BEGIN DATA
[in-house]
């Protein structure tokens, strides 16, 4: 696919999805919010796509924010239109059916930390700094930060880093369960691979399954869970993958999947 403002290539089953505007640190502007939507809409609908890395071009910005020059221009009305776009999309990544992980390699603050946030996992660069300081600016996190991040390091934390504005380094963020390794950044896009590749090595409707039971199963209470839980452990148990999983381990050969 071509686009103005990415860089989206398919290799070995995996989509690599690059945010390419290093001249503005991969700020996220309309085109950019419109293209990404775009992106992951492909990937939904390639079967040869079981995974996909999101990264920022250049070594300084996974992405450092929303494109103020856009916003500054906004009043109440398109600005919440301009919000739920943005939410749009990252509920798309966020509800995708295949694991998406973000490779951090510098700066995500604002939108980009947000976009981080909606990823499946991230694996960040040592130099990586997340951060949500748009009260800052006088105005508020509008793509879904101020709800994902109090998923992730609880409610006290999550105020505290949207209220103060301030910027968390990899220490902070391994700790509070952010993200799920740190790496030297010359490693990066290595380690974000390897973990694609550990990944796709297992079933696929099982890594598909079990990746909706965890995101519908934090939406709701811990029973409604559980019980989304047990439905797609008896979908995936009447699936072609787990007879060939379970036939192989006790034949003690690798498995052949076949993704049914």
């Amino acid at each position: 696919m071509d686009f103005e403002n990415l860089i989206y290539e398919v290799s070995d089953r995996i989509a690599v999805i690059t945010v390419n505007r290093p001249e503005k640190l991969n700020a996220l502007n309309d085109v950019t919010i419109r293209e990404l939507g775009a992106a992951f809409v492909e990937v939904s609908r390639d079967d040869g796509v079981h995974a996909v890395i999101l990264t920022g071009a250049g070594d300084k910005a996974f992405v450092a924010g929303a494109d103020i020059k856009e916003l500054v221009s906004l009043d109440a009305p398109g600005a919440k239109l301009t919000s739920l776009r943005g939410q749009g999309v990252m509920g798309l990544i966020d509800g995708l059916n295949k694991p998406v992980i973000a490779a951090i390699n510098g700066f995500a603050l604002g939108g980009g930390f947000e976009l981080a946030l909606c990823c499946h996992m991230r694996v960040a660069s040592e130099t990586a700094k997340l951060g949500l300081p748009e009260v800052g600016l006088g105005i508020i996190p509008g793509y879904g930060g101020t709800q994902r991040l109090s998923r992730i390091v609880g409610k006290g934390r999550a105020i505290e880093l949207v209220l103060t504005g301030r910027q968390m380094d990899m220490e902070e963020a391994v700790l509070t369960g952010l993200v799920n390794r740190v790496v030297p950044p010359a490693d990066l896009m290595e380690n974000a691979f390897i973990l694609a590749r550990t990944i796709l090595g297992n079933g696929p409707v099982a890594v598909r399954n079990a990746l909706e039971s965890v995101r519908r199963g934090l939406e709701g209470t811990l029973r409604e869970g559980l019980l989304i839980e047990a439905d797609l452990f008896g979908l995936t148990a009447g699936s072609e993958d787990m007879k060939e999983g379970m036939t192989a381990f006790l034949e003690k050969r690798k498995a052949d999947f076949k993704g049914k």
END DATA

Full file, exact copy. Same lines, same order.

[in-house]
């Protein structure tokens, strides 16, 4: 696919999805919010796509924010239109059916930390700094930060880093369960691979399954869970993958999947 403002290539089953505007640190502007939507809409609908890395071009910005020059221009009305776009999309990544992980390699603050946030996992660069300081600016996190991040390091934390504005380094963020390794950044896009590749090595409707039971199963209470839980452990148990999983381990050969 071509686009103005990415860089989206398919290799070995995996989509690599690059945010390419290093001249503005991969700020996220309309085109950019419109293209990404775009992106992951492909990937939904390639079967040869079981995974996909999101990264920022250049070594300084996974992405450092929303494109103020856009916003500054906004009043109440398109600005919440301009919000739920943005939410749009990252509920798309966020509800995708295949694991998406973000490779951090510098700066995500604002939108980009947000976009981080909606990823499946991230694996960040040592130099990586997340951060949500748009009260800052006088105005508020509008793509879904101020709800994902109090998923992730609880409610006290999550105020505290949207209220103060301030910027968390990899220490902070391994700790509070952010993200799920740190790496030297010359490693990066290595380690974000390897973990694609550990990944796709297992079933696929099982890594598909079990990746909706965890995101519908934090939406709701811990029973409604559980019980989304047990439905797609008896979908995936009447699936072609787990007879060939379970036939192989006790034949003690690798498995052949076949993704049914």
């Amino acid at each position: 696919m071509d686009f103005e403002n990415l860089i989206y290539e398919v290799s070995d089953r995996i989509a690599v999805i690059t945010v390419n505007r290093p001249e503005k640190l991969n700020a996220l502007n309309d085109v950019t919010i419109r293209e990404l939507g775009a992106a992951f809409v492909e990937v939904s609908r390639d079967d040869g796509v079981h995974a996909v890395i999101l990264t920022g071009a250049g070594d300084k910005a996974f992405v450092a924010g929303a494109d103020i020059k856009e916003l500054v221009s906004l009043d109440a009305p398109g600005a919440k239109l301009t919000s739920l776009r943005g939410q749009g999309v990252m509920g798309l990544i966020d509800g995708l059916n295949k694991p998406v992980i973000a490779a951090i390699n510098g700066f995500a603050l604002g939108g980009g930390f947000e976009l981080a946030l909606c990823c499946h996992m991230r694996v960040a660069s040592e130099t990586a700094k997340l951060g949500l300081p748009e009260v800052g600016l006088g105005i508020i996190p509008g793509y879904g930060g101020t709800q994902r991040l109090s998923r992730i390091v609880g409610k006290g934390r999550a105020i505290e880093l949207v209220l103060t504005g301030r910027q968390m380094d990899m220490e902070e963020a391994v700790l509070t369960g952010l993200v799920n390794r740190v790496v030297p950044p010359a490693d990066l896009m290595e380690n974000a691979f390897i973990l694609a590749r550990t990944i796709l090595g297992n079933g696929p409707v099982a890594v598909r399954n079990a990746l909706e039971s965890v995101r519908r199963g934090l939406e709701g209470t811990l029973r409604e869970g559980l019980l989304i839980e047990a439905d797609l452990f008896g979908l995936t148990a009447g699936s072609e993958d787990m007879k060939e999983g379970m036939t192989a381990f006790l034949e003690k050969r690798k498995a052949d999947f076949k993704g049914k």